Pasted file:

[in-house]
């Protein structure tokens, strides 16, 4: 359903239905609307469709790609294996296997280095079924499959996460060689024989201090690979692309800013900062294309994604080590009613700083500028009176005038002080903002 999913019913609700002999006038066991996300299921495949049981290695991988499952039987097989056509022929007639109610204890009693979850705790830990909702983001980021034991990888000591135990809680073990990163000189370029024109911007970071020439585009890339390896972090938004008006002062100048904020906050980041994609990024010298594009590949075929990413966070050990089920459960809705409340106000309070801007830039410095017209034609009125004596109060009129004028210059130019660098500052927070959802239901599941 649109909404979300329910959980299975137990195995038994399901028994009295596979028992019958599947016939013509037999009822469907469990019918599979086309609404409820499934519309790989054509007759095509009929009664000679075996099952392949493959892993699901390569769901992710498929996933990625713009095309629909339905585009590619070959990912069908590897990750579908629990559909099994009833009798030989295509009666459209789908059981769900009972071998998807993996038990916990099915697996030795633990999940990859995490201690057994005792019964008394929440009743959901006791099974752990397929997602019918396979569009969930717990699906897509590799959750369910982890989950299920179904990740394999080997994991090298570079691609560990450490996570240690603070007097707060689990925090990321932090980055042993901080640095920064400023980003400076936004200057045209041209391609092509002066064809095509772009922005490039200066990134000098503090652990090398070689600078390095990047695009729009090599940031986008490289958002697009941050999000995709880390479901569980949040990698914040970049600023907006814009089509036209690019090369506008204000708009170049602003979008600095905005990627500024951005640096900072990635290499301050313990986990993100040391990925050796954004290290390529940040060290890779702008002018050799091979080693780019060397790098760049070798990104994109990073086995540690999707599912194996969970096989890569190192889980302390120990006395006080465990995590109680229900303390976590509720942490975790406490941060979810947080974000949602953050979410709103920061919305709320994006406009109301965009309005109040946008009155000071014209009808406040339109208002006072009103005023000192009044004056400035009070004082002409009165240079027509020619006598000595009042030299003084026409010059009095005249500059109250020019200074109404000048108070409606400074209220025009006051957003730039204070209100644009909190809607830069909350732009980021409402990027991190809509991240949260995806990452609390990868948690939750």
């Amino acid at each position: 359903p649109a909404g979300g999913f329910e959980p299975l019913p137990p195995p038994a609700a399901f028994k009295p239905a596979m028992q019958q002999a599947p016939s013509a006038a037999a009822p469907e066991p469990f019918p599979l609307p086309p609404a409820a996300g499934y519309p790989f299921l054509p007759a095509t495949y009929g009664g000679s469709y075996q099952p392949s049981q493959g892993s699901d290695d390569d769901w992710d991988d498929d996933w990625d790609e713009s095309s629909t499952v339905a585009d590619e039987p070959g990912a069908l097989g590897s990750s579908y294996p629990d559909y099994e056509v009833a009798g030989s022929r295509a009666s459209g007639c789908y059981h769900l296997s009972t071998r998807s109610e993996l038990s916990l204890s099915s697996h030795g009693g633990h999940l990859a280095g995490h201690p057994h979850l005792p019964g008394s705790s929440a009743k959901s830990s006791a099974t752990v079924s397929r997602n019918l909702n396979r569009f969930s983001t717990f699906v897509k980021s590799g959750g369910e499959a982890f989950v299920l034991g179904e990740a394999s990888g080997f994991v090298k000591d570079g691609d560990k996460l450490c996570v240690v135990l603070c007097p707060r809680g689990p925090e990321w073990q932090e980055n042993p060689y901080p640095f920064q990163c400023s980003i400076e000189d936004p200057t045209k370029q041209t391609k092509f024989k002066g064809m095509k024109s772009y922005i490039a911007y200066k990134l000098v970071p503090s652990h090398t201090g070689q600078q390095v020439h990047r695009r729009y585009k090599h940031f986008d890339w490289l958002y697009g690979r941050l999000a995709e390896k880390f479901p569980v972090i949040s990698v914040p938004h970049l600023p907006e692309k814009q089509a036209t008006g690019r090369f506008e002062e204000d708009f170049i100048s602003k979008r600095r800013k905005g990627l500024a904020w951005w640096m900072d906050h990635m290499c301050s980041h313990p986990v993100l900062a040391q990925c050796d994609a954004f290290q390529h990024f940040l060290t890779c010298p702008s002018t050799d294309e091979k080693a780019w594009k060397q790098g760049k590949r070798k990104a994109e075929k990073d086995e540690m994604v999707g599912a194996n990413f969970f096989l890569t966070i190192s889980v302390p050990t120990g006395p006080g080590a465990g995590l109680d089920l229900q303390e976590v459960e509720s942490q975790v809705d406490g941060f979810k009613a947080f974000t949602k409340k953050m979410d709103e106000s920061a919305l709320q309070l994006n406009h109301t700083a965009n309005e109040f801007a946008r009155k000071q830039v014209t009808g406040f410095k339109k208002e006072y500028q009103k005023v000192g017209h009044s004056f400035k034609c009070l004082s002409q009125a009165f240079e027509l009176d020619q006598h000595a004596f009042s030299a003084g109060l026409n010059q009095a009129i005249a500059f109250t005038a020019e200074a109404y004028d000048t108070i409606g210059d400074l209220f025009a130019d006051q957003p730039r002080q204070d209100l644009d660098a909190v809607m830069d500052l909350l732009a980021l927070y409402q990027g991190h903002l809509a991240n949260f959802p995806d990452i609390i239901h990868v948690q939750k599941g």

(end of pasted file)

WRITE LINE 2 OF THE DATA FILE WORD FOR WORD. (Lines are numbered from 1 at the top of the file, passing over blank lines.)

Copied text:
């Protein structure tokens, strides 16, 4: 359903239905609307469709790609294996296997280095079924499959996460060689024989201090690979692309800013900062294309994604080590009613700083500028009176005038002080903002 999913019913609700002999006038066991996300299921495949049981290695991988499952039987097989056509022929007639109610204890009693979850705790830990909702983001980021034991990888000591135990809680073990990163000189370029024109911007970071020439585009890339390896972090938004008006002062100048904020906050980041994609990024010298594009590949075929990413966070050990089920459960809705409340106000309070801007830039410095017209034609009125004596109060009129004028210059130019660098500052927070959802239901599941 649109909404979300329910959980299975137990195995038994399901028994009295596979028992019958599947016939013509037999009822469907469990019918599979086309609404409820499934519309790989054509007759095509009929009664000679075996099952392949493959892993699901390569769901992710498929996933990625713009095309629909339905585009590619070959990912069908590897990750579908629990559909099994009833009798030989295509009666459209789908059981769900009972071998998807993996038990916990099915697996030795633990999940990859995490201690057994005792019964008394929440009743959901006791099974752990397929997602019918396979569009969930717990699906897509590799959750369910982890989950299920179904990740394999080997994991090298570079691609560990450490996570240690603070007097707060689990925090990321932090980055042993901080640095920064400023980003400076936004200057045209041209391609092509002066064809095509772009922005490039200066990134000098503090652990090398070689600078390095990047695009729009090599940031986008490289958002697009941050999000995709880390479901569980949040990698914040970049600023907006814009089509036209690019090369506008204000708009170049602003979008600095905005990627500024951005640096900072990635290499301050313990986990993100040391990925050796954004290290390529940040060290890779702008002018050799091979080693780019060397790098760049070798990104994109990073086995540690999707599912194996969970096989890569190192889980302390120990006395006080465990995590109680229900303390976590509720942490975790406490941060979810947080974000949602953050979410709103920061919305709320994006406009109301965009309005109040946008009155000071014209009808406040339109208002006072009103005023000192009044004056400035009070004082002409009165240079027509020619006598000595009042030299003084026409010059009095005249500059109250020019200074109404000048108070409606400074209220025009006051957003730039204070209100644009909190809607830069909350732009980021409402990027991190809509991240949260995806990452609390990868948690939750």